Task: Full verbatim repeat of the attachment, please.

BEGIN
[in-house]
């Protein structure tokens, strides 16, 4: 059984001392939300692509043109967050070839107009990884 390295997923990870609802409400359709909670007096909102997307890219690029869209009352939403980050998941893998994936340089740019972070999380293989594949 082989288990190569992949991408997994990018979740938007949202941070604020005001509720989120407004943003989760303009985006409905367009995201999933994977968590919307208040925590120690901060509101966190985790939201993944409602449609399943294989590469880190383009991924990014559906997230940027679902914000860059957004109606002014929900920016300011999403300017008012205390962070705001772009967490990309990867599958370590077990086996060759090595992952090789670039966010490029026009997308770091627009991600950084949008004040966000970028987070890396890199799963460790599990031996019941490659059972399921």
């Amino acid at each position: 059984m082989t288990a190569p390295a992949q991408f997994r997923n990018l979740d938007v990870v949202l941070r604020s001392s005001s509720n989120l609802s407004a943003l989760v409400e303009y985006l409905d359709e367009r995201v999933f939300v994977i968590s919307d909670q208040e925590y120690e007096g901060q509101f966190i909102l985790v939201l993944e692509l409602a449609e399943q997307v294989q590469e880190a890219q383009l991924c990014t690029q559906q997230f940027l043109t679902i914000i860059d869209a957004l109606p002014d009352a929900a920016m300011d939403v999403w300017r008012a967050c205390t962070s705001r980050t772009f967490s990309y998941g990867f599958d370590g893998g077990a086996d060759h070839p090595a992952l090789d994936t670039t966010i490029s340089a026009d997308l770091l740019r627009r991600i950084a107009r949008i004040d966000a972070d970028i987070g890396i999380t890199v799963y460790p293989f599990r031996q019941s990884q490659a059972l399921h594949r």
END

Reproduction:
[in-house]
């Protein structure tokens, strides 16, 4: 059984001392939300692509043109967050070839107009990884 390295997923990870609802409400359709909670007096909102997307890219690029869209009352939403980050998941893998994936340089740019972070999380293989594949 082989288990190569992949991408997994990018979740938007949202941070604020005001509720989120407004943003989760303009985006409905367009995201999933994977968590919307208040925590120690901060509101966190985790939201993944409602449609399943294989590469880190383009991924990014559906997230940027679902914000860059957004109606002014929900920016300011999403300017008012205390962070705001772009967490990309990867599958370590077990086996060759090595992952090789670039966010490029026009997308770091627009991600950084949008004040966000970028987070890396890199799963460790599990031996019941490659059972399921």
């Amino acid at each position: 059984m082989t288990a190569p390295a992949q991408f997994r997923n990018l979740d938007v990870v949202l941070r604020s001392s005001s509720n989120l609802s407004a943003l989760v409400e303009y985006l409905d359709e367009r995201v999933f939300v994977i968590s919307d909670q208040e925590y120690e007096g901060q509101f966190i909102l985790v939201l993944e692509l409602a449609e399943q997307v294989q590469e880190a890219q383009l991924c990014t690029q559906q997230f940027l043109t679902i914000i860059d869209a957004l109606p002014d009352a929900a920016m300011d939403v999403w300017r008012a967050c205390t962070s705001r980050t772009f967490s990309y998941g990867f599958d370590g893998g077990a086996d060759h070839p090595a992952l090789d994936t670039t966010i490029s340089a026009d997308l770091l740019r627009r991600i950084a107009r949008i004040d966000a972070d970028i987070g890396i999380t890199v799963y460790p293989f599990r031996q019941s990884q490659a059972l399921h594949r």